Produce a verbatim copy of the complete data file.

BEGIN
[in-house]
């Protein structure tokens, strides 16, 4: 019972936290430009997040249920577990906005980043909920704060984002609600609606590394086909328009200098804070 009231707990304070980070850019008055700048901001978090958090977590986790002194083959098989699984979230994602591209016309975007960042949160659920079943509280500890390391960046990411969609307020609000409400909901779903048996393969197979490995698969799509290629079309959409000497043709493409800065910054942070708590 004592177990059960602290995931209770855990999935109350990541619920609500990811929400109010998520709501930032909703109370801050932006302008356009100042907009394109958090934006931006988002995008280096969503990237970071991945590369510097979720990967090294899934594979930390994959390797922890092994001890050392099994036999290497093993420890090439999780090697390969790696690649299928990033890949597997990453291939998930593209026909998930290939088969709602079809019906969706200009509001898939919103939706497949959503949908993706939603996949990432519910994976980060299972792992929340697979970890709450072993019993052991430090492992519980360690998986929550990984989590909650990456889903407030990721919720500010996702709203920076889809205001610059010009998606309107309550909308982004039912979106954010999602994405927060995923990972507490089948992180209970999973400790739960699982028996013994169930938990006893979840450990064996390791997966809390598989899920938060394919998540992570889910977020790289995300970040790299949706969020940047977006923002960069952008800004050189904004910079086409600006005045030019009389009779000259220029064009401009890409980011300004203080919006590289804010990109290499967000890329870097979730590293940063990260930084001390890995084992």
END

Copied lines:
[in-house]
């Protein structure tokens, strides 16, 4: 019972936290430009997040249920577990906005980043909920704060984002609600609606590394086909328009200098804070 009231707990304070980070850019008055700048901001978090958090977590986790002194083959098989699984979230994602591209016309975007960042949160659920079943509280500890390391960046990411969609307020609000409400909901779903048996393969197979490995698969799509290629079309959409000497043709493409800065910054942070708590 004592177990059960602290995931209770855990999935109350990541619920609500990811929400109010998520709501930032909703109370801050932006302008356009100042907009394109958090934006931006988002995008280096969503990237970071991945590369510097979720990967090294899934594979930390994959390797922890092994001890050392099994036999290497093993420890090439999780090697390969790696690649299928990033890949597997990453291939998930593209026909998930290939088969709602079809019906969706200009509001898939919103939706497949959503949908993706939603996949990432519910994976980060299972792992929340697979970890709450072993019993052991430090492992519980360690998986929550990984989590909650990456889903407030990721919720500010996702709203920076889809205001610059010009998606309107309550909308982004039912979106954010999602994405927060995923990972507490089948992180209970999973400790739960699982028996013994169930938990006893979840450990064996390791997966809390598989899920938060394919998540992570889910977020790289995300970040790299949706969020940047977006923002960069952008800004050189904004910079086409600006005045030019009389009779000259220029064009401009890409980011300004203080919006590289804010990109290499967000890329870097979730590293940063990260930084001390890995084992």